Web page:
They say that the journey is better than the destination. That all the experiences along the way are like an accumulation of rocks along a riverbed. This story is another stone in a river.

I have known Mani Aryal for several years, meeting him in the United States, in the state of Utah. Mani and I were both on a work contract to take a group of students down Desolation & Grey Canyon on the Green River. After spending three weeks with Mani I knew that I made a paddling adventure buddy and that he would be a person that I actively stay in contact with. The years have a way of floating by with adventure and intentions. Every time I spoke to Mani he persistently invited me to Kathmandu to see his home and to float the rivers. Three years after saying “no”, I finally could say “maybe”.

Kathmandu is large in legend and small in structure. The shuttle ride from the airport is an example of whitewater: dodging potholes, must-make moves, and pure adrenaline. It’s best not to watch.

There are two options to get to the river when signing up for a Karnali River Expedition trip: 1) take the plane or 2) ride with the guides and gear on public transport. I was on a tight budget, so option #2 was the only way to go. Putting together a multiday river trip is always difficult, especially when you start combining buses, shuttles, and rendezvous. The first leg of the journey was via public transportation to Koholpur. The guides and I, hanging out at the main bus depot, loading all of the gear we would need for the next 12 days was a new experience indeed.

You see a lot of different people and livestock on the long distance buses. Chickens and goats are not uncommon. If a woman is standing with a baby, it’s a norm to hand a baby to you, a seated passenger, to hold the child in order to give her a break.

The second half of the shuttle was a private bus to the put-in, the small village of Dungeshor that is located straight down a canyon. The route our bus driver picked was shorter to save fuel but longer because of road conditions. Our bus rocked, creaked and moaned down the road for 8 hours only to cover 85km. “Singletrack” may be a better description than “road” as there were only inches to spare between rock walls and open air.

 Sideswiping other buses, scouting rock gardens and pushing our transport were common occurrences that quickly become norms. We reached Dungeshor after 10 pm to hastily inhale some food and beer from a generous restaurant owner who opened his doors after hours. Afterward, we set up our tents on the riverbank to welcome a solid, unwavering piece of ground to usher in some sleep.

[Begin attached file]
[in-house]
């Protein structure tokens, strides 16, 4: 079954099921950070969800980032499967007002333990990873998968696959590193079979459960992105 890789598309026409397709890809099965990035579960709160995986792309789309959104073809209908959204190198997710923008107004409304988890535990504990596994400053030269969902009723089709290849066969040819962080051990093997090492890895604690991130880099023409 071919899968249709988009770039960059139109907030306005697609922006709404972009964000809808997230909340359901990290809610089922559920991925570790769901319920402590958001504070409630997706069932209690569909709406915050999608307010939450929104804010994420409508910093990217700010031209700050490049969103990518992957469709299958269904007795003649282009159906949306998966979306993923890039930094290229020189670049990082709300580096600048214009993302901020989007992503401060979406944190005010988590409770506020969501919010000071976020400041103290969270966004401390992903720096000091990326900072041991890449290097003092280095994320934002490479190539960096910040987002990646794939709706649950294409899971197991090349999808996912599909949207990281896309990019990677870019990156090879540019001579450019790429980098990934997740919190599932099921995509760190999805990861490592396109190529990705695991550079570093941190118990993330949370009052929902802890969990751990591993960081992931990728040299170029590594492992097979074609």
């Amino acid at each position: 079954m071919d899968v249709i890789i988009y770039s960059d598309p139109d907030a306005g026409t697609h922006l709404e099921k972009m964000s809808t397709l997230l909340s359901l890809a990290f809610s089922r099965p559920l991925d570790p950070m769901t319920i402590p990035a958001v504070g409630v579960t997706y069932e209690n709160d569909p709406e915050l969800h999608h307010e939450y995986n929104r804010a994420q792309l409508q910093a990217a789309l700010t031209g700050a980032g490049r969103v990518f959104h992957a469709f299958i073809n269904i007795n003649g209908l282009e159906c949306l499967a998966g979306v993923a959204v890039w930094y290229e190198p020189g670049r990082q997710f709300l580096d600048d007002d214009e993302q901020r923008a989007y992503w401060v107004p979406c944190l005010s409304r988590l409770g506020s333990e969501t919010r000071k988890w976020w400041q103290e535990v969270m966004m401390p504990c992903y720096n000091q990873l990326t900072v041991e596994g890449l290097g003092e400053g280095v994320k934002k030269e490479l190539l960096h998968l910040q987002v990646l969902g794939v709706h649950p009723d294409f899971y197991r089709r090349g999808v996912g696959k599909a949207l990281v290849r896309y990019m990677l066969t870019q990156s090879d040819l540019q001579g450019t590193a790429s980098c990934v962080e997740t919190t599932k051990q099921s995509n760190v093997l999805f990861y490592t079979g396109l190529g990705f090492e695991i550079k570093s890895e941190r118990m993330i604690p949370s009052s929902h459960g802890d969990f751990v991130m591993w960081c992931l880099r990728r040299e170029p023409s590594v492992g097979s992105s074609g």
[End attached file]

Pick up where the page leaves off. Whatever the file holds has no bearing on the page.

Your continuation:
The next morning, the guides were in their prime, having already started getting breakfast ready for everyone. Mani was no exception, greeting me with a great, white smile and a coffee to help orient my mind back to my body. The biggest surprise was all of the children hanging about camp. We were all warned not to leave our gear unattended. Later that day, I realized a carabineer walked off to hang out with the children. The guides seemed to include me that much more by laughing and sharing stories of gear gone lost.

Throughout the six days, Mani and his guides were exceptional hosts. It seemed as if they never stopped moving. Always quick to put a coffee in your hand, help you set up your campsite or to offer a meal. Every morning they would barter with local fisherman to add extra flair to the menu. On the water, I felt safe and involved in the risk management. All ideas were heard until a plan formed to be implemented with everyone on board. The standard followed by Mani was professional.

Six months after this trip, the strongest memories I have are of traveling to and from the river. Once I had oars in my hand and a blue sky above me I knew who I was and how I got there.

The total trip duration from Kathmandu to Kathmandu was 10 days included bus journey.

Thank you, Mani. I look forward to our next adventure.

Daniel Ives